Seek the parts of God that you’ve never met before!

Woah, now that’s a challenge to take into a retreat. It’s really easy for us seminarians, as we come back from our Christmas break, and enter right into our annual retreat here this week, to think we’ve got God figured out. There’s nothing like being a theology student to be tricked into thinking we’ve got God all figured out. But our retreat director has us figured out, I think. So he came out swinging right away. Stop trying to put God into a box, stop thinking that we can control God with what we do, with what we offer him, with trying to impress him by how holy we are or how much theology we know about him. Just spend these next five days giving God permission to surprise us. 

And that’s what I need most right now. 

I let myself be way under-prayed these last couple weeks away from the Seminary, and it’s not really anyone else’s fault but my own. Sure, I was away with my family in North Carolina for ten days, not really close to any Church that had a daily Mass, and no Seminary schedule to fall in line with. I could even be tempted to think that I was distracted by spending time with my family so that I didn’t feel like I had time to pray (not true, there is no wasted time when I get to see my whole family together!). But in the end, it came down to not seeking out God where I had not met him before. 

This seeking him out where we may not first think to find him has kind of opened up some reflection on my time away from the Seminary. I keep thinking especially of last Sunday. I ended up at a lovely Protestant community. My family was really sweet, knowing how much I wanted to go to Mass at a Catholic Church, and so offering to split up if we had to. That was the last thing I wanted to do; how sad it would be to let the Mass split us up! Any how, the worst way I could have approached the experience was to just write it off because it wasn’t what I was used to on Sundays. I mean, I’ll admit it really felt to me like there was something missing. Certainly, Jesus was not absent from that community; the Holy Spirit brought us together that day; the Father’s gift to us of being able to pray to him was very real. But, and I can’t not say this, even if it means being politically incorrect or whatever, without the Eucharist, without that very tangible communion with our God who has made himself so vulnerable to us as to place himself in our hands and in our mouths, there was something missing.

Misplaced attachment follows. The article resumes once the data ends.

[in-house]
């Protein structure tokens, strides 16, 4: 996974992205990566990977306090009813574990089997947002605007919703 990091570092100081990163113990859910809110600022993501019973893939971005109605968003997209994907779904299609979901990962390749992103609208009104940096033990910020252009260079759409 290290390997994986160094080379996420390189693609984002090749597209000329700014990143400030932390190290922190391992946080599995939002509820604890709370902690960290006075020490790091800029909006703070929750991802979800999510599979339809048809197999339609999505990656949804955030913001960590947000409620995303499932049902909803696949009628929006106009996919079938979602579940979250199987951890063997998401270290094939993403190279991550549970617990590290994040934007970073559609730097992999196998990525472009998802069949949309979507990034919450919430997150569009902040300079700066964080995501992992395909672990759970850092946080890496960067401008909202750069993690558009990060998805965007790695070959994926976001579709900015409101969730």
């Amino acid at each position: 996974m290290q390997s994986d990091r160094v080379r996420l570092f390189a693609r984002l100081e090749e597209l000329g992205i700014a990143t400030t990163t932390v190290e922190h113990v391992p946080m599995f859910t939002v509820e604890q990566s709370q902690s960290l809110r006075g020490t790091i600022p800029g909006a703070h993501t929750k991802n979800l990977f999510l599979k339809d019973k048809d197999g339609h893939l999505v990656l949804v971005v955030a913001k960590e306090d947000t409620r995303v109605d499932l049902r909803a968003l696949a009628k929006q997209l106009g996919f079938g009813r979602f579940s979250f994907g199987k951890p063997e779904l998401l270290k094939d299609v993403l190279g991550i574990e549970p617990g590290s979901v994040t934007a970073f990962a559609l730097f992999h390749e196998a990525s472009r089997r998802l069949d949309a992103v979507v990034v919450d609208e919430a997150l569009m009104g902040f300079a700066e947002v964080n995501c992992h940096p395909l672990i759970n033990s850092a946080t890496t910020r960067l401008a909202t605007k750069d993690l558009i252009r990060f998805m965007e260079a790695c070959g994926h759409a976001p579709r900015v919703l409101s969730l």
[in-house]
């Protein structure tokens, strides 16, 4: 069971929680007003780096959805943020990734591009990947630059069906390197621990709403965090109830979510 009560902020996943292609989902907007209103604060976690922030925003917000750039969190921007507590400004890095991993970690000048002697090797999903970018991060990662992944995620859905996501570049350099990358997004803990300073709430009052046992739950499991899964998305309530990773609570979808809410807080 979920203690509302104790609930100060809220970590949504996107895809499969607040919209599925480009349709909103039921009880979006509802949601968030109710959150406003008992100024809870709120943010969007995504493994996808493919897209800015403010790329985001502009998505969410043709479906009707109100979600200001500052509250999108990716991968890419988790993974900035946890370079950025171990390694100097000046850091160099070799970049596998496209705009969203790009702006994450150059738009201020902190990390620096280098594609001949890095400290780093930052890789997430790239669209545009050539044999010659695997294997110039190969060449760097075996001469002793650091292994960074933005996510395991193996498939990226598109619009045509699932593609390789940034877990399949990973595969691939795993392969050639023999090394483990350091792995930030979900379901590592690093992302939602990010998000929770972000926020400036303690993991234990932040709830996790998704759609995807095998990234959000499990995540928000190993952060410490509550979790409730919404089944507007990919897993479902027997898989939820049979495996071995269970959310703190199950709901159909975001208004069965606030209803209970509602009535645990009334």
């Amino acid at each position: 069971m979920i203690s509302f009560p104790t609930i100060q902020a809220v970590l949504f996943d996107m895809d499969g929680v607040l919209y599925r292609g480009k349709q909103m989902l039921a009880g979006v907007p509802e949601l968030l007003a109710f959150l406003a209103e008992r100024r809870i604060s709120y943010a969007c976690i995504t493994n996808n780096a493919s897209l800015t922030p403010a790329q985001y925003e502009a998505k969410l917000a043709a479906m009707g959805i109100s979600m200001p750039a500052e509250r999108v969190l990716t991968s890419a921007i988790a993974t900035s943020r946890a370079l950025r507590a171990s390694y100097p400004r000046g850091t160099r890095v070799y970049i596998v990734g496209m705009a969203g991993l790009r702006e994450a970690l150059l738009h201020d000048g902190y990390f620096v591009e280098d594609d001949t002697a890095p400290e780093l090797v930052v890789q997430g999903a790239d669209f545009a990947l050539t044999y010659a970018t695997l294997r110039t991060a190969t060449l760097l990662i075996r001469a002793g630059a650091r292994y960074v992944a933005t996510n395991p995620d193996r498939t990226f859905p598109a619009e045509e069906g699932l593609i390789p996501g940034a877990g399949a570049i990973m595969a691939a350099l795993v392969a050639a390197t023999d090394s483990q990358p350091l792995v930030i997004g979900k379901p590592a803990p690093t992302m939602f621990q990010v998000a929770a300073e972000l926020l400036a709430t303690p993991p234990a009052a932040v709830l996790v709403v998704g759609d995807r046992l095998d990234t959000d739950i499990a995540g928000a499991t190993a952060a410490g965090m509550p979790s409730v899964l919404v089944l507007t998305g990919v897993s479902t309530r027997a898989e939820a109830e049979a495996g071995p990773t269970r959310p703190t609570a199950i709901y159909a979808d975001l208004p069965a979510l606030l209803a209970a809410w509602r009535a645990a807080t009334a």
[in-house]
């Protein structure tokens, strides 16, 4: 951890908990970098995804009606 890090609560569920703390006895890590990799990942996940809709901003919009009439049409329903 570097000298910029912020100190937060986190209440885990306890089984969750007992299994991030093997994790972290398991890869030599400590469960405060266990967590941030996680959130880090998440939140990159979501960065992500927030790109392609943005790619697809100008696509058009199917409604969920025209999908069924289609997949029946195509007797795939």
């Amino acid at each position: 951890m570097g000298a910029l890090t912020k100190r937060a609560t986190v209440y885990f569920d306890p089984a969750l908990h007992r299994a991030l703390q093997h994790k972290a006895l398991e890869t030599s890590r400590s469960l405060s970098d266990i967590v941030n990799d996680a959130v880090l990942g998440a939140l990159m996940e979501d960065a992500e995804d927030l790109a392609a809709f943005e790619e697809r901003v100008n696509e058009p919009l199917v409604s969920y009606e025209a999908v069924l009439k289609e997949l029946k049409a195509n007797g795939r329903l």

Still, the whole ten days was a challenge to me, and I didn’t know why at the time. But it’s becoming clearer to me that it was because I let my prayer life get lazy and I didn’t try to seek God in those places I didn’t expect him to be. Yeah, God can make himself pretty obvious when studying theology, or when the prayer schedule is set for us here at the Seminary. I’m always still learning what it’s going to take for me to find God when everything else seems to “get in the way.” I think that’s something we’ve all got to keep in mind as Christians. Are we tempted to think our families are getting in the way of our faith, or are we aware that God has placed those people in our lives to love them in a very special way that we couldn’t do otherwise? Are we taking a vacation from our prayer life when we’re on vacation from school, or do we let our prayer life feed us even when we’re away from where we are most comfortable?

So that’s my prayer for all of you as we wrap up this Christmas season and begin this new year. Be challenged by God. Give him permission to challenge you, so that he might draw you closer to himself. And please keep praying for us here at the Seminary. There are plenty of challenges here, and the temptations to think that our school gets in the way of our experience of God. Let’s all pray for each other, that we find God where we least expect him. 

Maybe that’s where we should expect God the most.




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